These Signs Of Heatstroke In Dogs Mean It's An Emergency
Make sure you're prepared!
If your dog is showing signs of heatstroke, head to the nearest vet or animal emergency room immediately.
Are you concerned your dog is suffering from heatstroke? Or do you just want to be aware of the signs during the summer?
Since dogs aren’t as good as humans at cooling down (they don’t sweat like we do), they can get overheated way faster than a person would.
It’s important to not only watch your dog for signs of distress in warmer weather, but also know how to prevent your dog from overheating to begin with.
According to Dr. Ann Hohenhaus, a veterinarian at Animal Medical Center in New York City, signs of heatstroke in dogs are sudden and catastrophic — so it’s important to know what to look for before it actually happens.
The most common signs of heatstroke in dogs, according to Dr. Hohenhaus:
- Panting, collapse and seizures
“You can tell if your dog lies on its side and it’s panting and panting, and its gums and tongue are redder than usual,” Dr. Hohenhaus told The Dodo.
Other signs of heatstroke in dogs are:
- Hot skin
- Distress collapse
- Loss of consciousness
“If your pet is developing heatstroke, you will notice nonstop panting; hot, red skin; and weakness,” Dr. Hohenhaus said. “This may progress to incoordination, collapse and loss of consciousness.”
What to do if you suspect heatstroke in your dog
"If you suspect heatstroke, go immediately to the closest animal ER — do not delay,” Dr. Hohenhaus said.
According to Dr. Hohenhaus, trying to cool your pet off on your own once she’s reached the point of heatstroke wastes valuable time. “But, if on your way out the door you can grab ice packs or frozen food from your freezer, put the frozen food on your pet in the car on the way to the ER,” Dr. Hohenhaus recommended.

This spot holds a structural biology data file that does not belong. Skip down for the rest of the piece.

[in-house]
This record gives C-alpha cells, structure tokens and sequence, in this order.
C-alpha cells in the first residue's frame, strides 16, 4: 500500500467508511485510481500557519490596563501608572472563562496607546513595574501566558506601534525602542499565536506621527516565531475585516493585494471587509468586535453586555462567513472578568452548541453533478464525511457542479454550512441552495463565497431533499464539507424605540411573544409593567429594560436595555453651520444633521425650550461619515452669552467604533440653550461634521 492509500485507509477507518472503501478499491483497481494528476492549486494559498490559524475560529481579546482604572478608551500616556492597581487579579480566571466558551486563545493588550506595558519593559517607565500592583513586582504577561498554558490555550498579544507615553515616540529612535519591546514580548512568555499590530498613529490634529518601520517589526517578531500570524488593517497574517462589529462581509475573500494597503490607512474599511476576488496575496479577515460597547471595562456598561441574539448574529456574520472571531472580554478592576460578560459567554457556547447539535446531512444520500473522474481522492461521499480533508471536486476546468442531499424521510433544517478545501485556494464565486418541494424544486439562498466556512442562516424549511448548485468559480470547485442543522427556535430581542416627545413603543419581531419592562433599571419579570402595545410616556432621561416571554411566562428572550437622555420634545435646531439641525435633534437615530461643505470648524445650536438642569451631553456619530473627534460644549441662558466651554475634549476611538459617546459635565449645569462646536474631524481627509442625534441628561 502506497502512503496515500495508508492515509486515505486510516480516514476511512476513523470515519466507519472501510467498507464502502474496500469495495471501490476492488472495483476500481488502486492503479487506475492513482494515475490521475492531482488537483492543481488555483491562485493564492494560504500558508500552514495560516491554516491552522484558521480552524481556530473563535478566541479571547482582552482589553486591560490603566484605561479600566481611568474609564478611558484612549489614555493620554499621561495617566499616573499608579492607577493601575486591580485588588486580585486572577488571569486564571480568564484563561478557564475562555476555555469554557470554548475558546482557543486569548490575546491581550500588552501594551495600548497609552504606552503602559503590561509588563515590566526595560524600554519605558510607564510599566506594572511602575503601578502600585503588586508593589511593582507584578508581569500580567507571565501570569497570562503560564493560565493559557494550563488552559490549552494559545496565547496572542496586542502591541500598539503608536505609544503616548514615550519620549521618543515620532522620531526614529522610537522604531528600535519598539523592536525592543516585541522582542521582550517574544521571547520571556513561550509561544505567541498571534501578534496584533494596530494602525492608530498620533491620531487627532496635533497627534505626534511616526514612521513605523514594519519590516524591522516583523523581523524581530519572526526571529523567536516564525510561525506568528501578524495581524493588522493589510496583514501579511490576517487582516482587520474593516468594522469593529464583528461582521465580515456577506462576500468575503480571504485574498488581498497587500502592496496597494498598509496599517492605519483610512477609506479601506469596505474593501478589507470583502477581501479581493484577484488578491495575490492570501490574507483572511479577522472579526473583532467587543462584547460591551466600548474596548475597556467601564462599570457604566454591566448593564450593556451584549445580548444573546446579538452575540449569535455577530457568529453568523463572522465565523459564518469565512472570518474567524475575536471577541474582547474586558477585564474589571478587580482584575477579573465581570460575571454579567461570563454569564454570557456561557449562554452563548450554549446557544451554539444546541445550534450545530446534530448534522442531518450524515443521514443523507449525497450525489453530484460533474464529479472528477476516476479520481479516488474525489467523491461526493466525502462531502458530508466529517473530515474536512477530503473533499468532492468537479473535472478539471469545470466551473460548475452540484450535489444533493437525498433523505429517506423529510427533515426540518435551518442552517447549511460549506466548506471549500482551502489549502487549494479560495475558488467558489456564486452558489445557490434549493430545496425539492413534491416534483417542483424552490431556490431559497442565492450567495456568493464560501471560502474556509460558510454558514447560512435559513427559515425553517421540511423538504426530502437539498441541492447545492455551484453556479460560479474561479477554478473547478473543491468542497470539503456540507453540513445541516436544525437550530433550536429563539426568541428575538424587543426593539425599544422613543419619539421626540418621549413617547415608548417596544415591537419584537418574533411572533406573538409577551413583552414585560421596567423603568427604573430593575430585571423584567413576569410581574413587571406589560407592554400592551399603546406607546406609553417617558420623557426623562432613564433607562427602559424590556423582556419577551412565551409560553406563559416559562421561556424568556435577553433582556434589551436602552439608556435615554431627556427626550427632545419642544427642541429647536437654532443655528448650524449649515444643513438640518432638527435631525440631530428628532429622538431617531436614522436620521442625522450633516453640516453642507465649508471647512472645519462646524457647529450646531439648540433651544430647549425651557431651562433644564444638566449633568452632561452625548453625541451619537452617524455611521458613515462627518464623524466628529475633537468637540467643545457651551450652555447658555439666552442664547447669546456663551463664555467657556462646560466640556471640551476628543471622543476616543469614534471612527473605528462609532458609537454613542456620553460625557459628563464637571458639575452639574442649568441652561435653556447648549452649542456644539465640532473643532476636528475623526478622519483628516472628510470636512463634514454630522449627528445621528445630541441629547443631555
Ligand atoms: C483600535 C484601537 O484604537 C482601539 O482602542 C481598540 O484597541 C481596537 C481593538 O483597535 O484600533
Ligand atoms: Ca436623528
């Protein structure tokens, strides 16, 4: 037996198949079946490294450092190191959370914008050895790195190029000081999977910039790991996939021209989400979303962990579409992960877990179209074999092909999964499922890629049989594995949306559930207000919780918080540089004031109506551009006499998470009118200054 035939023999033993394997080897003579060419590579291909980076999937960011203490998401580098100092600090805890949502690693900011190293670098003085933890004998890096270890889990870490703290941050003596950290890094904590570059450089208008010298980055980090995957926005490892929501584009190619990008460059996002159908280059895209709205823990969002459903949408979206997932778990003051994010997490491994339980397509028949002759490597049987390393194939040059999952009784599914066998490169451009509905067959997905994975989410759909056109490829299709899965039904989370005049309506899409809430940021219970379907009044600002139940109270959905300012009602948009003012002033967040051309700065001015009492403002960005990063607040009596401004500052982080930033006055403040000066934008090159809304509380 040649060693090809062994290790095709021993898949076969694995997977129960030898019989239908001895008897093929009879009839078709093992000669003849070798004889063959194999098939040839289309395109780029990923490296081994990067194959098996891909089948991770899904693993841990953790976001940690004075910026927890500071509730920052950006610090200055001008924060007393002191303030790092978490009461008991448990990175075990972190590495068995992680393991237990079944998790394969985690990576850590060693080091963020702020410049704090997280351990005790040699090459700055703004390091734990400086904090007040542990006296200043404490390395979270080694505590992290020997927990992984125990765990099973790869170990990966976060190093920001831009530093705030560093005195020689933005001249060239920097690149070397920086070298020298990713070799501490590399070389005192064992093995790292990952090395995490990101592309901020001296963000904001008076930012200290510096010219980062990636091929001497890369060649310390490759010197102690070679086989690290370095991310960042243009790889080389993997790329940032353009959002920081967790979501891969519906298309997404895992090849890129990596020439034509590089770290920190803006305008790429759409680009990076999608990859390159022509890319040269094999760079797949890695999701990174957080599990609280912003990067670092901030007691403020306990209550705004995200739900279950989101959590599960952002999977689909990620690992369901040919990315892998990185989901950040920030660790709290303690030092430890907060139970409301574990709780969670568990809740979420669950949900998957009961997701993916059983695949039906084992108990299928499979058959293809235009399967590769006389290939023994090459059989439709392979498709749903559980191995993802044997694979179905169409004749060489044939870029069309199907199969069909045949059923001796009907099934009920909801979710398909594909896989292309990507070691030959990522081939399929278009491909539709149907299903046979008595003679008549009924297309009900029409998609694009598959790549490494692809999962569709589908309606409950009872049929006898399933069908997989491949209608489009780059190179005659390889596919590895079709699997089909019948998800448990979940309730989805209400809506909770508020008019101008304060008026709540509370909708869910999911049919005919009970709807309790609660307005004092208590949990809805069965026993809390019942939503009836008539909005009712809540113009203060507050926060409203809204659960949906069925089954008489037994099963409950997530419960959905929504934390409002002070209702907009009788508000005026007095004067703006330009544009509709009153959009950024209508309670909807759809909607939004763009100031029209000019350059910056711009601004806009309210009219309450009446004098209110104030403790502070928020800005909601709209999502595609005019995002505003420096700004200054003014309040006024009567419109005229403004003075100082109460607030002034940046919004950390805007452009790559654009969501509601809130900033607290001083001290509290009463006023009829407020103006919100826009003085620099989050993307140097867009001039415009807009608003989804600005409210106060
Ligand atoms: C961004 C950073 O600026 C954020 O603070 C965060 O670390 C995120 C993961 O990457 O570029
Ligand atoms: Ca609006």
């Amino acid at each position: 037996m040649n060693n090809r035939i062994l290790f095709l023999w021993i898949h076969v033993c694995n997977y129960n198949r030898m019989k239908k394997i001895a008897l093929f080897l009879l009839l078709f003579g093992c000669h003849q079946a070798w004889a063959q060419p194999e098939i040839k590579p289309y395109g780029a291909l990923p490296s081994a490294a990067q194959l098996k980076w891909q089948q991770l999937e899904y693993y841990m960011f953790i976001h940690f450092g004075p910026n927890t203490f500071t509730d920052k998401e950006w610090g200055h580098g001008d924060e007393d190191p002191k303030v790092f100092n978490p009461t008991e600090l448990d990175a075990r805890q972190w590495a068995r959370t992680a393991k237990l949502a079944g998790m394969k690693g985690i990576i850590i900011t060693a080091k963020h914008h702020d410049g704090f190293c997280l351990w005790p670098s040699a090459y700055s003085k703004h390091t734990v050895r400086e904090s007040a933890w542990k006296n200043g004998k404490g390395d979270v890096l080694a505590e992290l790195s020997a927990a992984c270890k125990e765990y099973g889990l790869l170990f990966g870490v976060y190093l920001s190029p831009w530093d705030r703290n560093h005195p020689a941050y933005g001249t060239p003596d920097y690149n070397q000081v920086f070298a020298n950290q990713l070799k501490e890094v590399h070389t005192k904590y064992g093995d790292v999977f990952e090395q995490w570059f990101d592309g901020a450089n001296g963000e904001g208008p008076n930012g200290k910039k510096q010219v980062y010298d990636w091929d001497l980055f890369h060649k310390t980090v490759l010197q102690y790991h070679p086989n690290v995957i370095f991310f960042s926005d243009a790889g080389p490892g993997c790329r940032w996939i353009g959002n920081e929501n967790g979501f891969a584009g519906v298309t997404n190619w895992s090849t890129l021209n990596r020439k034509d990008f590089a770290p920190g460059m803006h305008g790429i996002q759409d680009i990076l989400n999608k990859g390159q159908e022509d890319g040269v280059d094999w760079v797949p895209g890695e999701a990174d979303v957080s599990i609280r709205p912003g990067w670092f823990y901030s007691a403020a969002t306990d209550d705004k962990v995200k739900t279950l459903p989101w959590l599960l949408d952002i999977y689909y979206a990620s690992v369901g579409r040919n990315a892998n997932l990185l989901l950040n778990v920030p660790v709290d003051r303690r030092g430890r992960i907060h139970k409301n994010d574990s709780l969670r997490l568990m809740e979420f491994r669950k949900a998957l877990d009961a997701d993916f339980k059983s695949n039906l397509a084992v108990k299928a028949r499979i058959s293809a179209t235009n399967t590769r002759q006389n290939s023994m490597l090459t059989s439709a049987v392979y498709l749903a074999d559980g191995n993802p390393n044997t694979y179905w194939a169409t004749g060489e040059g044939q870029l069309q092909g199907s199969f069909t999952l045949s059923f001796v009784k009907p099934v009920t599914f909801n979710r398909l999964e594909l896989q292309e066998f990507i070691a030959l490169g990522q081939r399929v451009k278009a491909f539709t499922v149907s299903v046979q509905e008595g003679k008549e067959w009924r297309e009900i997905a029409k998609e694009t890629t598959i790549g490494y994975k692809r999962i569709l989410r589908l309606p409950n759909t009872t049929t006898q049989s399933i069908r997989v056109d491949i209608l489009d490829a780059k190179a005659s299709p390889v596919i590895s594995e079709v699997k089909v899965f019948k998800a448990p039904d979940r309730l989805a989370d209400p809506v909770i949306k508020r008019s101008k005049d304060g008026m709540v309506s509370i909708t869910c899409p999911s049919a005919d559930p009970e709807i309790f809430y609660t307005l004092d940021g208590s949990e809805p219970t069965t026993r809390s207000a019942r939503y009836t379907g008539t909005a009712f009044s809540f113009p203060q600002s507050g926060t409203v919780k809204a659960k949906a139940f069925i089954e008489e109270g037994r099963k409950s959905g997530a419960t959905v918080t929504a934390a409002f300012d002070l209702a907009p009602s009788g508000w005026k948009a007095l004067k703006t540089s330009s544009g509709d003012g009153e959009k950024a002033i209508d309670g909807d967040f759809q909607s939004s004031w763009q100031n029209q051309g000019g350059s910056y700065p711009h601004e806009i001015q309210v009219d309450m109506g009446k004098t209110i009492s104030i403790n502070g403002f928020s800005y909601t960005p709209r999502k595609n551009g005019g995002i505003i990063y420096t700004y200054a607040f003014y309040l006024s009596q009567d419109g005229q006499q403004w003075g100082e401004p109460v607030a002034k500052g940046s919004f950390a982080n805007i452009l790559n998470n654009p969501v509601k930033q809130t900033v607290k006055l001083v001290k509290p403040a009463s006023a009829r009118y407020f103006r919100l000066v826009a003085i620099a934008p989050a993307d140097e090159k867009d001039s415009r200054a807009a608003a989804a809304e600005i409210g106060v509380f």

How to prevent heatstroke in your dog
To help make sure your dog stays cool and doesn’t ever have to face the nightmare of heatstroke, Dr. Hohenhaus suggests these preventative measures:
1. Don’t exercise your dog during the hottest parts of the day
Dr. Hohenhaus recommends only exercising your pup early or late in the day to ensure that it’s the safest temperature out. “Heatstroke occurs most often in the afternoon,” Dr. Hohenhaus said.
2. Don’t leave your dog in a hot car
Even with the windows cracked, NEVER leave your dog in a car, as it can become fatal in a matter of minutes. “In one study, a hot car was the number one cause of heatstroke,” Dr. Hohenhaus said.
3. Provide access to cold water
Consider choosing a water bowl designed to keep water cool, or add ice cubes to the bowl.
4. Provide your dog with plenty of shade
Dr. Hohenhaus suggests using either an umbrella or another covered kennel or cot outside to make sure your dog has access to shade whenever she feels too hot.
5. Try out a cooling jacket or mat
You can also try out a cooling vest or mat.
By making sure your dog has plenty of ways to cool off, coupled with her own body's abilities, she should be perfectly safe all summer long.
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